Penile cancer, or cancer that starts in the penis, is a rare type of cancer in the United States that is highly curable when it is caught early. Penile cancer is diagnosed when cancer (malignant) cells are found on the skin and the tissues of the penis. The exact cause of penile cancer is unknown.
The most common symptoms of penile cancer include:
- Abnormal discharge or bleeding
Men who are at a higher risk for penile cancer include:
- Men who are uncircumcised and do not keep the area under the foreskin clean
- Men with a history of genital warts
- Men with a history of human papillomavirus (HPV)
If you experience any penile cancer symptoms, see a doctor as soon as possible. Your physician will do a physical exam of the penis to find any lumps or lesions that look like a pimple or wart. If the penis does not look normal, the doctor may take a biopsy, or take a small simple of tissue to see if there are cancer cells present.
If cancer is found, treatment will be determined by the size and location of the lesion, the stage of the cancer and the general health of the patient. Normally cancer treatment includes chemotherapy, radiation therapy or surgery.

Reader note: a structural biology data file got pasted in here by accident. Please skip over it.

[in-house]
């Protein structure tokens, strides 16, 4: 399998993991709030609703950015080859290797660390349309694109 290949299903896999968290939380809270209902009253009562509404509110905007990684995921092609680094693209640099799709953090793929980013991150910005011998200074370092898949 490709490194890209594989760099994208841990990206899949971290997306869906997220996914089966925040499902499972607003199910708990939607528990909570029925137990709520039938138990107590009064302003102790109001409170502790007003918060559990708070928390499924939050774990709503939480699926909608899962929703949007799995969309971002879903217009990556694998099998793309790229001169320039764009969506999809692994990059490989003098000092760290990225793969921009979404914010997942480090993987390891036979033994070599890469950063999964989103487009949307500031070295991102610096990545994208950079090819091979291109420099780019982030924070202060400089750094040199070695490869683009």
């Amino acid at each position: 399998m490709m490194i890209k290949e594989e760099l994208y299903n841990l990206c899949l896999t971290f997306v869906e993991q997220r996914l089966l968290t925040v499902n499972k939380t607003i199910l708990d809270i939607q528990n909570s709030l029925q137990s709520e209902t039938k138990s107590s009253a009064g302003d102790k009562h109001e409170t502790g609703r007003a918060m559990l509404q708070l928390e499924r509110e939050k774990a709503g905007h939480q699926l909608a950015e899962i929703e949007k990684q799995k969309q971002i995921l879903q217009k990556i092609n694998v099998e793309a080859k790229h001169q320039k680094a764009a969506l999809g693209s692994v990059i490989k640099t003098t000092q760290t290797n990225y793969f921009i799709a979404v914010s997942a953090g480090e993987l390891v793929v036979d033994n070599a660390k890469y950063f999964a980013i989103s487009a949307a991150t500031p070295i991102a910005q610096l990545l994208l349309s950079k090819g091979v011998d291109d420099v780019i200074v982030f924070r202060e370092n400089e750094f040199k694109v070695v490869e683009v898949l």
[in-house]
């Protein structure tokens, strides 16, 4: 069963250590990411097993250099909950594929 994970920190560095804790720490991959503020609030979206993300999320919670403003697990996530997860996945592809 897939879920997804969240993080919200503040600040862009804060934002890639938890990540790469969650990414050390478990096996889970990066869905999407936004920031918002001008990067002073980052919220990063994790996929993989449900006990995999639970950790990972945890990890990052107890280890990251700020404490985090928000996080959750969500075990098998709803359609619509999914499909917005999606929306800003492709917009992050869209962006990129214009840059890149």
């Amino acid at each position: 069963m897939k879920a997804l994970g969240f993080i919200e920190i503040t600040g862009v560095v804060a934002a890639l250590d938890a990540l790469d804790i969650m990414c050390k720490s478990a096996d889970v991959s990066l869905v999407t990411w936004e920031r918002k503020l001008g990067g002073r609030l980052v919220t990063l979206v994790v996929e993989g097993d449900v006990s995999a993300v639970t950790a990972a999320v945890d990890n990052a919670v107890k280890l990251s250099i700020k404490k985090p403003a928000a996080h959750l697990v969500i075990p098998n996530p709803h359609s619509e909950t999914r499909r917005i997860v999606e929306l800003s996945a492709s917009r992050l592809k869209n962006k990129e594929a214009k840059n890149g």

If the cancerous lesion is small or near the tip of the penis, surgery may be performed, which is the most common treatment for penile cancer. The types of penile cancer surgery may include Mohs microsurgery, laser surgery, crysosurgery or circumcision. In severe cases, a total penectomy may be necessary, which involves total removal of the penis.
With early diagnosis and treatment, the prognosis for penile cancer is good. The 5-year survival rate is 65 percent. Urination and sexual function can often be maintained even after surgery.
Prevention of penile cancer includes:
- Practicing good personal hygiene
- Practicing safer sexual practices
Please visit the UAMS Urology Cancer Clinic if you believe you have symptoms of penile cancer.